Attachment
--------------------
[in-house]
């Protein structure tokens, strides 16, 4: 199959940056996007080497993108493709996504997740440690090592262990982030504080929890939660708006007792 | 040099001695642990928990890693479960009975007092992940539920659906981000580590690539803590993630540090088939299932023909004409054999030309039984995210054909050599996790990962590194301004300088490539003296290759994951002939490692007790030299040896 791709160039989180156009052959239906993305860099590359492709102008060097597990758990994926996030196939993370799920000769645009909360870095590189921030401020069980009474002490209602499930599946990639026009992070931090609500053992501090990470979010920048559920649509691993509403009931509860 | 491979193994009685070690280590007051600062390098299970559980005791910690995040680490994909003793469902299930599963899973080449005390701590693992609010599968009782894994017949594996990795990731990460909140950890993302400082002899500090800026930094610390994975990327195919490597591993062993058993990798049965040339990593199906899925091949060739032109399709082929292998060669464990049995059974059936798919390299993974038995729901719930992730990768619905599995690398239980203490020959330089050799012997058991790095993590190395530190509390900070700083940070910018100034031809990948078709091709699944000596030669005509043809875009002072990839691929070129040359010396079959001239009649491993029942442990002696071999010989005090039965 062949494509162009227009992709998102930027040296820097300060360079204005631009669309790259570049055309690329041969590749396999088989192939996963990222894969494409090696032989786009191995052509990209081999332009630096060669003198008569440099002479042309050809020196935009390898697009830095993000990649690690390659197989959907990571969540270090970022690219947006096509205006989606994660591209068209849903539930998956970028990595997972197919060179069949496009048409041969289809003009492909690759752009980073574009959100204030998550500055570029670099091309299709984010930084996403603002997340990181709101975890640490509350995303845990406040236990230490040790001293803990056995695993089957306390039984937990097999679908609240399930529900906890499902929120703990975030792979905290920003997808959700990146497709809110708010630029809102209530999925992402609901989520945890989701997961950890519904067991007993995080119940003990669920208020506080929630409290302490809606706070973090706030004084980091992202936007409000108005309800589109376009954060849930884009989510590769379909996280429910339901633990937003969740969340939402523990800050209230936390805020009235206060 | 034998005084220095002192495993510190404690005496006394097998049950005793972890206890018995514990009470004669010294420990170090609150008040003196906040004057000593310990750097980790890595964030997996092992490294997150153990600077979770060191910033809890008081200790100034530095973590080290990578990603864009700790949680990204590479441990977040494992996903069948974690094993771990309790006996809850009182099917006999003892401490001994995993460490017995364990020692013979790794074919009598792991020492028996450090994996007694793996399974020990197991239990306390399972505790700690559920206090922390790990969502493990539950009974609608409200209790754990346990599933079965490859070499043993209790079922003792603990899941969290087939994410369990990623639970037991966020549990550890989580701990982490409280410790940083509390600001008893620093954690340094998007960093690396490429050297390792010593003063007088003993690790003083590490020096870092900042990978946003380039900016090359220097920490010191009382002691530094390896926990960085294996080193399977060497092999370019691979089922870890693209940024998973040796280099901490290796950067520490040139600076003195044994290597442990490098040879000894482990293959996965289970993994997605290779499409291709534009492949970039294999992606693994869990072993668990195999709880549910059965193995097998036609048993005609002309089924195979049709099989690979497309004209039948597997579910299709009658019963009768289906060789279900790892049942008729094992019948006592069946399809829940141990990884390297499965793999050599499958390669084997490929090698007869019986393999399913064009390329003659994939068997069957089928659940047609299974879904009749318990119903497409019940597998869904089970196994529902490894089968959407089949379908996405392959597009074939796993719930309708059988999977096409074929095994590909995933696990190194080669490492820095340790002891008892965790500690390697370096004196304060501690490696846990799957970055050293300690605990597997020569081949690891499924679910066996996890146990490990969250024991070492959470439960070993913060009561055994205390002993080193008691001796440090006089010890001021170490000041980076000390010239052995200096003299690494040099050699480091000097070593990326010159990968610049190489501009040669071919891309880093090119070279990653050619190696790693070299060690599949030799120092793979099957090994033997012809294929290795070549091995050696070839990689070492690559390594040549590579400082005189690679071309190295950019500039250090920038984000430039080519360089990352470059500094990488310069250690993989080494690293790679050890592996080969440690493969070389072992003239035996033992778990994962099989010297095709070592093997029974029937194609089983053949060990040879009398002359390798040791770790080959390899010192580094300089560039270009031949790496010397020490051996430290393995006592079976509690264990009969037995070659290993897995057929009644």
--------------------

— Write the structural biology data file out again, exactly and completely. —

[in-house]
């Protein structure tokens, strides 16, 4: 199959940056996007080497993108493709996504997740440690090592262990982030504080929890939660708006007792 | 040099001695642990928990890693479960009975007092992940539920659906981000580590690539803590993630540090088939299932023909004409054999030309039984995210054909050599996790990962590194301004300088490539003296290759994951002939490692007790030299040896 791709160039989180156009052959239906993305860099590359492709102008060097597990758990994926996030196939993370799920000769645009909360870095590189921030401020069980009474002490209602499930599946990639026009992070931090609500053992501090990470979010920048559920649509691993509403009931509860 | 491979193994009685070690280590007051600062390098299970559980005791910690995040680490994909003793469902299930599963899973080449005390701590693992609010599968009782894994017949594996990795990731990460909140950890993302400082002899500090800026930094610390994975990327195919490597591993062993058993990798049965040339990593199906899925091949060739032109399709082929292998060669464990049995059974059936798919390299993974038995729901719930992730990768619905599995690398239980203490020959330089050799012997058991790095993590190395530190509390900070700083940070910018100034031809990948078709091709699944000596030669005509043809875009002072990839691929070129040359010396079959001239009649491993029942442990002696071999010989005090039965 062949494509162009227009992709998102930027040296820097300060360079204005631009669309790259570049055309690329041969590749396999088989192939996963990222894969494409090696032989786009191995052509990209081999332009630096060669003198008569440099002479042309050809020196935009390898697009830095993000990649690690390659197989959907990571969540270090970022690219947006096509205006989606994660591209068209849903539930998956970028990595997972197919060179069949496009048409041969289809003009492909690759752009980073574009959100204030998550500055570029670099091309299709984010930084996403603002997340990181709101975890640490509350995303845990406040236990230490040790001293803990056995695993089957306390039984937990097999679908609240399930529900906890499902929120703990975030792979905290920003997808959700990146497709809110708010630029809102209530999925992402609901989520945890989701997961950890519904067991007993995080119940003990669920208020506080929630409290302490809606706070973090706030004084980091992202936007409000108005309800589109376009954060849930884009989510590769379909996280429910339901633990937003969740969340939402523990800050209230936390805020009235206060 | 034998005084220095002192495993510190404690005496006394097998049950005793972890206890018995514990009470004669010294420990170090609150008040003196906040004057000593310990750097980790890595964030997996092992490294997150153990600077979770060191910033809890008081200790100034530095973590080290990578990603864009700790949680990204590479441990977040494992996903069948974690094993771990309790006996809850009182099917006999003892401490001994995993460490017995364990020692013979790794074919009598792991020492028996450090994996007694793996399974020990197991239990306390399972505790700690559920206090922390790990969502493990539950009974609608409200209790754990346990599933079965490859070499043993209790079922003792603990899941969290087939994410369990990623639970037991966020549990550890989580701990982490409280410790940083509390600001008893620093954690340094998007960093690396490429050297390792010593003063007088003993690790003083590490020096870092900042990978946003380039900016090359220097920490010191009382002691530094390896926990960085294996080193399977060497092999370019691979089922870890693209940024998973040796280099901490290796950067520490040139600076003195044994290597442990490098040879000894482990293959996965289970993994997605290779499409291709534009492949970039294999992606693994869990072993668990195999709880549910059965193995097998036609048993005609002309089924195979049709099989690979497309004209039948597997579910299709009658019963009768289906060789279900790892049942008729094992019948006592069946399809829940141990990884390297499965793999050599499958390669084997490929090698007869019986393999399913064009390329003659994939068997069957089928659940047609299974879904009749318990119903497409019940597998869904089970196994529902490894089968959407089949379908996405392959597009074939796993719930309708059988999977096409074929095994590909995933696990190194080669490492820095340790002891008892965790500690390697370096004196304060501690490696846990799957970055050293300690605990597997020569081949690891499924679910066996996890146990490990969250024991070492959470439960070993913060009561055994205390002993080193008691001796440090006089010890001021170490000041980076000390010239052995200096003299690494040099050699480091000097070593990326010159990968610049190489501009040669071919891309880093090119070279990653050619190696790693070299060690599949030799120092793979099957090994033997012809294929290795070549091995050696070839990689070492690559390594040549590579400082005189690679071309190295950019500039250090920038984000430039080519360089990352470059500094990488310069250690993989080494690293790679050890592996080969440690493969070389072992003239035996033992778990994962099989010297095709070592093997029974029937194609089983053949060990040879009398002359390798040791770790080959390899010192580094300089560039270009031949790496010397020490051996430290393995006592079976509690264990009969037995070659290993897995057929009644």